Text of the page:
I’ll dig holes for them the opposite of graves.

They’re too young to know

they weren’t wanted in their birth lawn.  

They clench the sphincter of their leaves

as the wind pounds on.

Published in Hineni Magazine

Wild Night

I knew it had been a wild night

when I pulled two elephant-sized condoms,

the packaging for an inflatable recliner,

and the wrapper for a gas station pickle

still with green in the creases

out of my tub’s drain.

My wife said from the sofa, her eyes

almost closed, that last night she didn’t need

to press her ear against the door

to hear my gagging in ecstasy

or the steam of multiple Dutch women

seeping through the plastic walls.

Now I sit in the bone dry tub

alone, fondling the refuse

as though it were a ticket stub

to the climax of my sexual arc,

and I can’t remember a thing.

Published in JOKES REVIEW


There is a mask of rain

over the canyon

and over the sun.

Scarlet light

sprays from the eyes

and teeth.

The liquid tongue

laps up the canyon

and the sun.

Published in Plumb Tree Tavern


I’m just a white American male

in a seated position. I’m a staple

in a box of 5000.

Clouds coast across the bluffs.

Little winged bugs land on me,

here’s one with a green body,

here’s one secreting a sex hormone in a swarm,

here’s the last gnat of summer.

I hear men up and down the canyon firing guns.

210 staples in a strip and I’ll be the one

that’s not reckless, the one hung up

in the machinery. I’ll watch the fire die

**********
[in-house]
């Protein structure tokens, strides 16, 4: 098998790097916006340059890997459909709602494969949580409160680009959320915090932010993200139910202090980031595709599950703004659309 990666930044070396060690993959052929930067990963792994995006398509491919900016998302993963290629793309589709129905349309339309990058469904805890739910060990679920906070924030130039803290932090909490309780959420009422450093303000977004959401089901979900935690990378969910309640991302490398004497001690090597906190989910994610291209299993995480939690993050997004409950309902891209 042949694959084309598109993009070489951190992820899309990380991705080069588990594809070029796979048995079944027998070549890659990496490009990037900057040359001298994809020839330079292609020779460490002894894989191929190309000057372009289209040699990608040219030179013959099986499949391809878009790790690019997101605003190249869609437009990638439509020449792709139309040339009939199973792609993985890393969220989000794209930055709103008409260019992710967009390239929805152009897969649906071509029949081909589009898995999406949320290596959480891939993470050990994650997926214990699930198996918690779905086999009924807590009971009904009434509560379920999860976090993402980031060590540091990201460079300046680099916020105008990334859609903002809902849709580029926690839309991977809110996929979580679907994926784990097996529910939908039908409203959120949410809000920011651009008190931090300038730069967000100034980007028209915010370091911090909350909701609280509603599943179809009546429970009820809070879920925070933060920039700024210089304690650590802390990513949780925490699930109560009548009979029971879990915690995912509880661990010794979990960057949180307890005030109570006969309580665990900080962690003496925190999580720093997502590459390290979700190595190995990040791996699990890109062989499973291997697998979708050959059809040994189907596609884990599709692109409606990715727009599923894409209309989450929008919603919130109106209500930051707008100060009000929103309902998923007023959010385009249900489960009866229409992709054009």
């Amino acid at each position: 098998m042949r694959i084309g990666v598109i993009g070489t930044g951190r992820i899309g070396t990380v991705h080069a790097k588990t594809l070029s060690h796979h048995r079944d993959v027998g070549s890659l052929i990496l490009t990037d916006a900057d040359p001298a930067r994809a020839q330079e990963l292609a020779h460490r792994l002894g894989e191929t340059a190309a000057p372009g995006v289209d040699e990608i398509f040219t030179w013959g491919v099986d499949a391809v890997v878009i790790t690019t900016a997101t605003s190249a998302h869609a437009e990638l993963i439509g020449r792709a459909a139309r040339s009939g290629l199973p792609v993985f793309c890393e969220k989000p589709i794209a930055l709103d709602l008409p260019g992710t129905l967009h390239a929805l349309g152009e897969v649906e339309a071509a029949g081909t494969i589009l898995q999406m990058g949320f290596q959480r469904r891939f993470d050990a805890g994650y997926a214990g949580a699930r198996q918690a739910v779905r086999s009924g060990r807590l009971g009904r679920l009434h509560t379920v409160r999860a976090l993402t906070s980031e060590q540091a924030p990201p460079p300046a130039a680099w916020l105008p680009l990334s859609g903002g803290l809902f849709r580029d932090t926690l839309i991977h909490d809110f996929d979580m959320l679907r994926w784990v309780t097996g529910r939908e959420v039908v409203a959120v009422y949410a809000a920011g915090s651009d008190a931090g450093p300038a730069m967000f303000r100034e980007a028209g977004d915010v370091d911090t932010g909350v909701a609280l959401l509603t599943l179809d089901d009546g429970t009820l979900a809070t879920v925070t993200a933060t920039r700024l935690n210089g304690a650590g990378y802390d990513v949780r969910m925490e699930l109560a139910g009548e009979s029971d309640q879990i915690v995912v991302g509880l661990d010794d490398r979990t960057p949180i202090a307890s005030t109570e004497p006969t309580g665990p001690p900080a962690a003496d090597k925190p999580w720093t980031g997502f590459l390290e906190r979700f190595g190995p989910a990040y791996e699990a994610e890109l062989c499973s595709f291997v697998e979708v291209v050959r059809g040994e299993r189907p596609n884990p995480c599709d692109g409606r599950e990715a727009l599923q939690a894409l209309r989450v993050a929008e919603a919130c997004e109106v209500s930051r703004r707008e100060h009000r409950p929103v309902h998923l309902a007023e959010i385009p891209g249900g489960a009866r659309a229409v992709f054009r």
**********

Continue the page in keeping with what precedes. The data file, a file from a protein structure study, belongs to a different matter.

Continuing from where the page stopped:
from a cot inside my van.

Published in Hineni



They say you’re never more than 10 feet from a spider

never more than a mile from a feeling of deep resignation

never more than 20 steps from a stubbed toe

never more than 20 drinks from a hangover

never more than a cross glance from a divorce

never more than a breaststroke away from drowning

never more than 3 inches from a waterlogged ego

like a piece of driftwood that’s about to sink.

But why are they always speaking for you?

They don’t know where you are, do they?

Published in JOKES REVIEW


They say everyone masturbates

but we should never imagine Sitting Bull,

Abraham Lincoln or Gregory Peck

all hunched over, biceps cramping.

Madeleine Albright, she refuses to imagine.

A black man on CNN says we need to talk about

what we did to the indians, perhaps this is better

than a conference, or whackers summit

or Historical Society of Wasted DNA.

Published in JOKES REVIEW

It Was the Day of My Vasectomy

A nurse prepped me like I was livestock.

I was 2 Xanax in and she was too rough.

She left my nuts under a heat lamp.

The doctor finally came in and told me

if I stopped having babies the Blacks

and the Mexicans and the Muslims

would sure enough fill this country up.

A strange sentiment for a sterilization.

Then I’m thinking about the young van Gogh,

a bit shiftless, unable to find his place

in business or in the exams of the church

so he goes down to the mine to see sunlight

through the miner’s eyes, shrunk to a pinhead,

and the Xanax is wearing off

and I smell him cauterizing my vas deferens.

Published in The Song is


The fallen soldier lands

at Cleveland International.

4 green fire trucks,

10 cop cars, a hearse,

and a blur of red, white and blue

glitters on the wet tarmac.

A son, a father, a brother

and 6 flags stand limp.

Some of us stop to gape

for 2 or 3 minutes before

dashing to our gates.

Published in The Song is

Another Meaningless Morning

Sylvia kneels on the sofa, her back to the living room,

she’s looking out the window, she sees a fluffy bird.

The light is broken by the blinds and lays across her face

in thick, bright bars. There’s dust floating in the air